How manifest from these words of the disciples, is the truth, that they were not Trinitarians. Had they understood our Lord to say, that "the same numerical essence"came forth from "the same numerical essence,"would they have said, "Lo, now speakest thou plainly,"&c.? Must they not have said, as Trinitarians say, Thou speakest an incomprehensible mystery? Heb 10:5. Wherefore, when he cometh into the world, he saith, Sacrifice and offering thou wouldst not, but a BODY hast thou prepared me, &c.* Heb 10:7. Then said I, Lo, I come (in the volume of the book it is written of me) to do the will O God. How plain and forcible is this divine testimony! Is not the last quoted declaration of Christ, represented as being previous to his actually being in the flesh? Was it not the declaration of the Word that "was with God,"and "was made flesh?"And is it not the language of inferiority and subjection? Here are two distinct wills spoken of before the incarnation. The will of the Son, in subjection to the will of the Father. Could the "Word"in truth say, "I come to do thy will, O God,"rather than his own: or could he afterwards say, "I came down from heaven, not to do mine own will, " if his will was the same numerical will with that of the Father? Surely, then, we are plainly taught in the unerring word of truth, that he who came down from heaven to do the will of God, was and is in his highest character, a distinct being from him whose will he voluntarily came to do. Joh 17:5.And now, O Father, glorify thou me with thine own self, with the glory which I had with thee before the world was. Is not the glory, which Christ here prayed for, and for which, consequently, he acknowledges his dependence on the Father, the glory of his highest nature? This certainly the case; for in his highest nature only did he exist "before the world was."But if the Word was ever dependent on the Father for his highest glory, he must have been always dependent; for supreme independence is immutable. This prayer of Jesus Christ, therefore, proves that the Word is a distinct being from the Father. After this prayer was answered, and Jesus glorified with the same glory he had with the Father before the world was, he is still distinguished from God in the following passages: Ro 1:7 _ 1Co 1:3,11:3 _ 1Th 3:11 _ 2Th 3:5,2:16. &c. 2Co 8:9. For ye know the grace of our Lord Jesus Christ, that though he was rich, yet for your sakes he became poor, &c. Here the inspired apostle refers to the glory of the Son of God before he was made flesh. Moved with compassion for us, he laid aside this glory; "he became poor."Surely this cannot, in any sense, be applicable to the immutable Jehovah. 1Co 8:6. But to us there is but ONE GOD, THE FATHER, of whom are all things, and we in him; and one Lord Jesus Christ, BY whom are all things, and we by him. Is it possible for any language to prove more explicitly that there is no trinity of persons in the one God, than this? Here we are plainly taught, not only that there is but one God, but that this one God is "THE FATHER. Alas! we have still to say with the apostle, "Howbeit there is not in every man that knowledge;"for some with conscience say to us, the Father alone, is not the one God. The one God, is the Father, Son, and Holy Spirit. Here, then, are two different testimonies concerning the only living and true God. And which shall we believe? The one inspired by the Holy Ghost; or that which is declared by fallible men? Is there a single passage of scripture which declares that the Father, Son, and Holy Ghost are one God? Or that there are three persons in the Godhead? Or that the Father alone is not the one God? If the doctrine of the Trinity were true, should we not find it clearly declared, in at least one passage? The text in 1Jo 5:7, (if it were not an interpolation,) does not declare either expressly or implicitly, that the Father, Word, and Holy Ghost are one God, or one being, or one person or three persons: but simply "these three are one."In what sense they are one, must certainly be determined by other passages of scripture. How plainly is the one Lord Jesus Christ, "BY whom are all things,"distinguished from the one God, "OF whom are all things."And how perfectly does this harmonize with other parts of the divine testimony. "God who created all things BY Jesus Christ." Eph 3:9. By him he saves sinners, and manifests the glory of his grace, "to the principalities and powers in the heavenly places." Eph 3:10. By him he will judge the world. Ac 17:31 Eph 4:5,6 . Here again, the "one God and Father of all, who is above all, and through all, and in you all,"is distinguished from the "one Lord." Col 1:15,16. Who is the image of the invisible God, the first born of every creature; for by him were all things created, &c. Christ Jesus was the image of God, in his highest nature, for as such he created the world. Does not this expression teach us that he is a distinct being from the Father? Would the declaration that a being is the image of himself, convey any intelligible idea to the mind? Is the word ever so used? Is not every image a representation of a distinct object? Is it not the likeness of another thing? If the scriptures revealed that the Son is the invisible God, would the apostle have said, he is the image or likeness of the invisible God? When one person bears a striking resemblance to another, we sometimes say, he who has seen one has seen the other. So did our Savior say, "he that hath seen me hath seen the Father;"and with the greatest propriety; for "God who commanded the light to shine out of darkness, hath shined into our hearts to give the light of knowledge of his glory in the face of Jesus Christ.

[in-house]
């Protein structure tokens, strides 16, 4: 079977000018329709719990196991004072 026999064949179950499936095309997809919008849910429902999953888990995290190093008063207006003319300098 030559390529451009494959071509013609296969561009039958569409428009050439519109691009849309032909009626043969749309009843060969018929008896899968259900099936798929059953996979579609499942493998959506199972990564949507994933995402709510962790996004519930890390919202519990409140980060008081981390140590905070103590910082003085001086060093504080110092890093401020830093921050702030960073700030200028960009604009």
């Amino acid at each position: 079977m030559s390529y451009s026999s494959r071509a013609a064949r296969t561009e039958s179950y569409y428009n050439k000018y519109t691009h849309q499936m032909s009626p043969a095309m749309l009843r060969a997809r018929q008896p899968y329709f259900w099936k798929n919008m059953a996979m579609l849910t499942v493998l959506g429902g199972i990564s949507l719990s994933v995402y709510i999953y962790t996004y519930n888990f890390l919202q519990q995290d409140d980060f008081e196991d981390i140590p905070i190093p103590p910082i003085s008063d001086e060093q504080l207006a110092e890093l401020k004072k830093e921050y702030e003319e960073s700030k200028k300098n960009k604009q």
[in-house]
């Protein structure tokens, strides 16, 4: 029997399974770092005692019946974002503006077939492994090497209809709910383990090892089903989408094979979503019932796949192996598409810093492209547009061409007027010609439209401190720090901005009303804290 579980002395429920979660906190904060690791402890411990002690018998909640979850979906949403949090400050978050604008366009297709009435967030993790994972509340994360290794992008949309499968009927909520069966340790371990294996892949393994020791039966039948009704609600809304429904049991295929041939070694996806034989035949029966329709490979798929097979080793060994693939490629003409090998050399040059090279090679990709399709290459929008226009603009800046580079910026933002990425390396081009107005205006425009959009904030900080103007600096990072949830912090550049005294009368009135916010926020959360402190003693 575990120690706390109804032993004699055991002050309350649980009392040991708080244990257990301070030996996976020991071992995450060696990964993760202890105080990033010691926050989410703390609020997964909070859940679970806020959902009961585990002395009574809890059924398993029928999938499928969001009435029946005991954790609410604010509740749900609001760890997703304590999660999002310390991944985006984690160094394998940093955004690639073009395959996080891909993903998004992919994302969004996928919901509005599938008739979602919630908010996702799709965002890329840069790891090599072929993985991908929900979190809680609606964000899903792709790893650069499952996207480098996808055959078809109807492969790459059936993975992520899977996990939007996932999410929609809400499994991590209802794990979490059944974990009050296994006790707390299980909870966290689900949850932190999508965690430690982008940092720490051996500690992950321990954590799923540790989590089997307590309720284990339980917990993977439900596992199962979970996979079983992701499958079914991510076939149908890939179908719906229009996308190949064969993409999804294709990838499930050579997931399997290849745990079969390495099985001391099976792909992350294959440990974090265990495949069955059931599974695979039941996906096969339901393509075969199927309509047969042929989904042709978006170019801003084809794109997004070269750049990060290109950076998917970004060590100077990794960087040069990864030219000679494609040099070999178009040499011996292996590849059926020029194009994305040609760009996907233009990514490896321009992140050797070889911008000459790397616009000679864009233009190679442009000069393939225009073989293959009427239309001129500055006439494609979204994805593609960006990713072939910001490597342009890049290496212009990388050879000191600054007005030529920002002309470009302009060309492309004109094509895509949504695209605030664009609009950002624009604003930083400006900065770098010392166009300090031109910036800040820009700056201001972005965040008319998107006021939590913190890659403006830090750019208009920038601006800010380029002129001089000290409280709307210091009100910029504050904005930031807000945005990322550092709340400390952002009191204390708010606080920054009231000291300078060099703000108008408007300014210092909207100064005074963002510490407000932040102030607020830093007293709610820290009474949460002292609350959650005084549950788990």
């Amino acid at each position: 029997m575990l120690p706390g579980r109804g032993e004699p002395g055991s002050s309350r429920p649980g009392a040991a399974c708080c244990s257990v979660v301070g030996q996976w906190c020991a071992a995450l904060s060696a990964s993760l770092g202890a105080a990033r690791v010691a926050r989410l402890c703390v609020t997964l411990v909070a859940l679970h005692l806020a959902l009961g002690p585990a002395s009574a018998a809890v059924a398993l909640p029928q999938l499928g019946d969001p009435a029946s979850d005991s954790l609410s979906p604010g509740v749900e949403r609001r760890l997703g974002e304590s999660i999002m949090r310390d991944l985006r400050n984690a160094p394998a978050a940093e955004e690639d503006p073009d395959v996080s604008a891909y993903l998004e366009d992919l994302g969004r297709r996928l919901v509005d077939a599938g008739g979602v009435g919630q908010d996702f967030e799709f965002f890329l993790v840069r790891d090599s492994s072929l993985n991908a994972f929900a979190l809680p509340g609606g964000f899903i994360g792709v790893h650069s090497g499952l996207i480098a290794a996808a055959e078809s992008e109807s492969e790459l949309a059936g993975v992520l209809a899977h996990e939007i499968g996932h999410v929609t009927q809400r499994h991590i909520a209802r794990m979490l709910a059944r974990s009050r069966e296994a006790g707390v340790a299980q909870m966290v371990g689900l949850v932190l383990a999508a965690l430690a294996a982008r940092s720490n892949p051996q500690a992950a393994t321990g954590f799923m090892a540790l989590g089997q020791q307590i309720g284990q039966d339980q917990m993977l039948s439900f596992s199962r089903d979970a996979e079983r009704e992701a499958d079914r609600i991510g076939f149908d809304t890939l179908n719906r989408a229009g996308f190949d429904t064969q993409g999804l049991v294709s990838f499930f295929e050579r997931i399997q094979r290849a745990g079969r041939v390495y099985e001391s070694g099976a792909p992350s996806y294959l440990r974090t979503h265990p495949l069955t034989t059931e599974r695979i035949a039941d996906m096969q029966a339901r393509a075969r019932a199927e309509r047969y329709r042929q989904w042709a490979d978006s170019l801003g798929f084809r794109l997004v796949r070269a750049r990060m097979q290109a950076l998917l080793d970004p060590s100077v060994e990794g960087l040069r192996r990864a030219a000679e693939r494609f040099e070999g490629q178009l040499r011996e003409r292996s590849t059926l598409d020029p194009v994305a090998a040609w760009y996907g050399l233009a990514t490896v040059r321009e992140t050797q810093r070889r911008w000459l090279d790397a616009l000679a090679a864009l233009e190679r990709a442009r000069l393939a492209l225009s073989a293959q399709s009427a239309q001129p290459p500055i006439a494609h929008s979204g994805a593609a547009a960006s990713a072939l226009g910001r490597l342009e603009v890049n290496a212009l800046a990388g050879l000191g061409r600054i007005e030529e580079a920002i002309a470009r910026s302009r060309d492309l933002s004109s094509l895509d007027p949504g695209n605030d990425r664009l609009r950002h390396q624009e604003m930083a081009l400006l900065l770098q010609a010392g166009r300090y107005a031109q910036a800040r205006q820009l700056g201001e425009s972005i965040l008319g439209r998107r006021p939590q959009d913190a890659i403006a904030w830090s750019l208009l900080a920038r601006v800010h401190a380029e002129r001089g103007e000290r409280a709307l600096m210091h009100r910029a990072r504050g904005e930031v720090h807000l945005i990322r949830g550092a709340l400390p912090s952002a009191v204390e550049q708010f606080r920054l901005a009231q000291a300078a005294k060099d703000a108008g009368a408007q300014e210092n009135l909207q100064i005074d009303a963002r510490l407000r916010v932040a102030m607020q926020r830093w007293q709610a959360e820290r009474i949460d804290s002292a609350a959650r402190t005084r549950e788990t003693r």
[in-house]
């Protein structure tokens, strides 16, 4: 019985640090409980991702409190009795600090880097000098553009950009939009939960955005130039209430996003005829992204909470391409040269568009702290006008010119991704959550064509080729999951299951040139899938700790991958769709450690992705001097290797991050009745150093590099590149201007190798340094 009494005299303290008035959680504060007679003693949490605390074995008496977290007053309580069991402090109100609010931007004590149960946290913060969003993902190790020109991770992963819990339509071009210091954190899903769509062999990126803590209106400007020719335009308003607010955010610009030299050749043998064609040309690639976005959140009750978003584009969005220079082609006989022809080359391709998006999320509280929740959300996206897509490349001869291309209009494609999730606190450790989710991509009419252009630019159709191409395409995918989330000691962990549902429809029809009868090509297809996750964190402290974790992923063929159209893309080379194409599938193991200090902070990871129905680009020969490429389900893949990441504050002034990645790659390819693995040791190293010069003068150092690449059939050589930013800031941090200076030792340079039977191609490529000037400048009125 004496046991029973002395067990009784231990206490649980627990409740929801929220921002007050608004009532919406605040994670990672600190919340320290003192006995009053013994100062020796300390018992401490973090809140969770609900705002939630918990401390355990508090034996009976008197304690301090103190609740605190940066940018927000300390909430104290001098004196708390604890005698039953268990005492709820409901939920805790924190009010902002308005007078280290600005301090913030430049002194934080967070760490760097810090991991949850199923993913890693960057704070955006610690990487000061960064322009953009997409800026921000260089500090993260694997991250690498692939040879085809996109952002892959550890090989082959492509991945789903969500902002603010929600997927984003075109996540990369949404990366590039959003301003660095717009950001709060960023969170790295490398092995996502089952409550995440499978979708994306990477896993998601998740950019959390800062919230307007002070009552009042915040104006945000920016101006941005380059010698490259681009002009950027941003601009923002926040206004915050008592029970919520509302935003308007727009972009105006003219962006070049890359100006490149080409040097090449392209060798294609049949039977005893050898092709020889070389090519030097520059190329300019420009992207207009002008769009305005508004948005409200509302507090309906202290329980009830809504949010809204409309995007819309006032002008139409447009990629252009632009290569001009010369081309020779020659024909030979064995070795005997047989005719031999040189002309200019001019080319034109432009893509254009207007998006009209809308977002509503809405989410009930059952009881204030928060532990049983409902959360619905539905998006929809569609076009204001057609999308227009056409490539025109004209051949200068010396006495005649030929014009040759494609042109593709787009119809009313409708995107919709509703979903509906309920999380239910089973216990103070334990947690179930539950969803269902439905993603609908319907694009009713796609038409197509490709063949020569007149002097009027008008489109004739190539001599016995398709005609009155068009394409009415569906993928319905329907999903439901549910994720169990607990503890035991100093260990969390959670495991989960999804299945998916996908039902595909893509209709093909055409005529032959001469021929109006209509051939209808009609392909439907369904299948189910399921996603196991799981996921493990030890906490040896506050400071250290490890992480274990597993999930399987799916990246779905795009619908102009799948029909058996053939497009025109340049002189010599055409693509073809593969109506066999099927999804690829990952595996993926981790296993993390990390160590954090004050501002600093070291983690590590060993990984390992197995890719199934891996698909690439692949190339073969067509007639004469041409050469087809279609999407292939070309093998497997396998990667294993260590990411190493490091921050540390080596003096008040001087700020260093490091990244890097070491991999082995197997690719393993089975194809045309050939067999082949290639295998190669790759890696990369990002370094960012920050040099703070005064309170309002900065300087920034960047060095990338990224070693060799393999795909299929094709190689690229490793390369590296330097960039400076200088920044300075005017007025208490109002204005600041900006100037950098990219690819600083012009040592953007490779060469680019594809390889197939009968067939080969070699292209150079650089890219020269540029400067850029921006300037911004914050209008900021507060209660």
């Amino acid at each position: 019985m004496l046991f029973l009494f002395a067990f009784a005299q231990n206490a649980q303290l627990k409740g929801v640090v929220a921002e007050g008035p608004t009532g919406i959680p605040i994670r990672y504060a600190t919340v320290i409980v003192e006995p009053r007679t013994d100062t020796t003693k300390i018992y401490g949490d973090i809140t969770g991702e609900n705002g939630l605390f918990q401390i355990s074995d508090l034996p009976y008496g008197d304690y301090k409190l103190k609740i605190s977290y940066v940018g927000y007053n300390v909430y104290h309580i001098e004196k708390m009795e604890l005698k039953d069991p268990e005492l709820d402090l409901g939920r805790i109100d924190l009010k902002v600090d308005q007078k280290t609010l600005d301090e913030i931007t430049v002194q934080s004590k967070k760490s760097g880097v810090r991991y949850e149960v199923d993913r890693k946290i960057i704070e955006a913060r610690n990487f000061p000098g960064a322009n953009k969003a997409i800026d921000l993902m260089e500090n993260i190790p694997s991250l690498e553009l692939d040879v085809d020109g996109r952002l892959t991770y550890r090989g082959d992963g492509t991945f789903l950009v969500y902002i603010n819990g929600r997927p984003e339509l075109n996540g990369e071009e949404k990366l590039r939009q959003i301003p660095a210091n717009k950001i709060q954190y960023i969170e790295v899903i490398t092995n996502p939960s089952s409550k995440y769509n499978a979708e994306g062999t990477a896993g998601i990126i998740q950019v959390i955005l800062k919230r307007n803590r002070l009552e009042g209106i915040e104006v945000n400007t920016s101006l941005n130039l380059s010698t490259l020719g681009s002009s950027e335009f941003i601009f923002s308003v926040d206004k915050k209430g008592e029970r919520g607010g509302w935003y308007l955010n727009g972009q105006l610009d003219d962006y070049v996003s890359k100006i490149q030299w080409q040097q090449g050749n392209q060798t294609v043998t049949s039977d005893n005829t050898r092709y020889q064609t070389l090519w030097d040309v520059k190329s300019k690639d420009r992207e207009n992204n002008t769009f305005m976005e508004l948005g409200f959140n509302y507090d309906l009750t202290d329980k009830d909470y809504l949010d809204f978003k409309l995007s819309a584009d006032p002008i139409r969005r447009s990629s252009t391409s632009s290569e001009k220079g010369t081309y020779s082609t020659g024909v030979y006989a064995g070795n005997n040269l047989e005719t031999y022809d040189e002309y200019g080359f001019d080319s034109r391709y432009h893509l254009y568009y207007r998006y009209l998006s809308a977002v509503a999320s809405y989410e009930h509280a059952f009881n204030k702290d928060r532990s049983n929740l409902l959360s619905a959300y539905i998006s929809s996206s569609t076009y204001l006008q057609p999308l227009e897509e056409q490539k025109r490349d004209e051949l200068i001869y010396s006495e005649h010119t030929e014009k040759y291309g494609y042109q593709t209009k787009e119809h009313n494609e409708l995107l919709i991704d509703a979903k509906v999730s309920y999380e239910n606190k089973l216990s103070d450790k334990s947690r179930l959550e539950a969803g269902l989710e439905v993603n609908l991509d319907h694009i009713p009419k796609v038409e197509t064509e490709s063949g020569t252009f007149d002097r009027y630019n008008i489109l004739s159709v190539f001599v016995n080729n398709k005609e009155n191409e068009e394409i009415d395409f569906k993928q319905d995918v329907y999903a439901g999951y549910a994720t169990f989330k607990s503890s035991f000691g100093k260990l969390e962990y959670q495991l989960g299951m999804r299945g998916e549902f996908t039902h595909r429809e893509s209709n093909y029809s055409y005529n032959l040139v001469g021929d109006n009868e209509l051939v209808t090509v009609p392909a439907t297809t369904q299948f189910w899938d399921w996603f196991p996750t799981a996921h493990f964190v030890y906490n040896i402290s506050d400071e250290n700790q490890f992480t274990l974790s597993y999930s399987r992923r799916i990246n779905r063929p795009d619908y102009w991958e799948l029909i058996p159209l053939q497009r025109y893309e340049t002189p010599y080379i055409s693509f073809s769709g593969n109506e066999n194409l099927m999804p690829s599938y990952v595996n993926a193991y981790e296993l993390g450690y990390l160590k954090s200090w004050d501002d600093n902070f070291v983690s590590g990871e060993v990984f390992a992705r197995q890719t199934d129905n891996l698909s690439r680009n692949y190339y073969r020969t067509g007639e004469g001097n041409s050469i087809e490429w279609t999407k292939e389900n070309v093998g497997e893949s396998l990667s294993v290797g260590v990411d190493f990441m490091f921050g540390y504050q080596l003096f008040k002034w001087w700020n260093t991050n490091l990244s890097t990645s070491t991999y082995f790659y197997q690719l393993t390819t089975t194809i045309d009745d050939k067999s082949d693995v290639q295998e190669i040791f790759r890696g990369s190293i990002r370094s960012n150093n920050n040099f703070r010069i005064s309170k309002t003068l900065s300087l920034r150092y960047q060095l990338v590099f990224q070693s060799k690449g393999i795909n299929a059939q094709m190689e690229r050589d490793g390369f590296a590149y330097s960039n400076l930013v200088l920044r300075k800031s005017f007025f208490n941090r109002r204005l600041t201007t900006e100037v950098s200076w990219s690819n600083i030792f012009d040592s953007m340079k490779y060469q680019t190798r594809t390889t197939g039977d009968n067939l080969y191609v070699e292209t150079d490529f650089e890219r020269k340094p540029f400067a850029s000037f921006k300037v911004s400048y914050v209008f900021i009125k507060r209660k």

"The first born of every creature."The apostle proves that the Son of God is "the first born of every creature,"by his creating all things. His argument is conclusive; for if "God-created all things by Jesus Christ,"Jesus Christ must have existed "before all things."The passage also proves that he was the first born of every creature, when he created all things, otherwise, the latter could be no proof of the former. If we refer the phrase "first born of every creature,"to his humanity, it makes the apostle argue very absurdly, that Jesus Christ is a man because he made all things. It is conceived that every unbiased mind must perceive that the apostle has as much reference to the highest nature of Christ, when he declares him to be the first born of every creature, as when he declares, that "by him were all things created."And we may as well say, it was his humanity that was the first born of every creature. When it is said, that by him all things were created, it is manifest that he himself is excepted, who is "the only begotten of the Father,"and "the beginning of the creation of God." Re 3:14 Joh 17:3. And this is life eternal, that they might know thee the only true God, and Jesus Christ whom thou hast sent. Does not "the faithful witness"here plainly distinguish between himself, and "the only true God?"If Jesus Christ is the only true God, and man in one person, has he, in this passage borne witness to the truth? Jude 4. Denying the only Lord God, and our Lord Jesus Christ. Here also our Savior is distinguished from the only Lord God. Joh 7:17 . If any man will do his will, he shall know of the doctrine, whether it be of God, or whether I speak of myself. Joh 14:1. Ye believe in God, believe also in me. Ro 1:7. Grace to you, and peace from God our Father, and the Lord Jesus Christ. Tit 2:13. Looking for the blessed hope, and the glorious appearing of the great God, and our Savior Jesus Christ. The scriptures assure us that the second coming of Christ will be attended with the manifestation of the "glory of his Father,"as well as the glory of the Son, and of the holy angels. Mt 16:27 Ro 16:27. To God only wise, be glory through Jesus Christ for ever. Amen. Heb 12:23,24. "To God the Judge of all-and to Jesus the mediator, &c. 1Ti 2:5. For there is one God, and one mediator between God and men, the man Christ Jesus. Re 1:9. For the word of God, and for the testimony of Jesus Christ. Re 5:13. Blessing, and honor, and glory, and power be unto him that sitteth upon the throne, and unto the Lamb for ever and ever. If Jesus Christ or the Lamb, is the very same being that sitteth upon the throne, is not the last clause superfluous and without meaning? Re 19:13-16. Here our Savior is called the "Word of God,"the "King of kings and Lord of lords."Are not these titles descriptive of his very highest character? Yet this King of kings and Lord of lords; this Word of God is plainly distinguished in the 15th. verse, ( Re 19:15) from the "ALMIGHTY GOD."While we give to the Son of God the glory due to his name; let us receive his own testimony, that the Father is "the only true God;""for of him, and through him, and to him, are all things, to whom be glory for ever. Amen."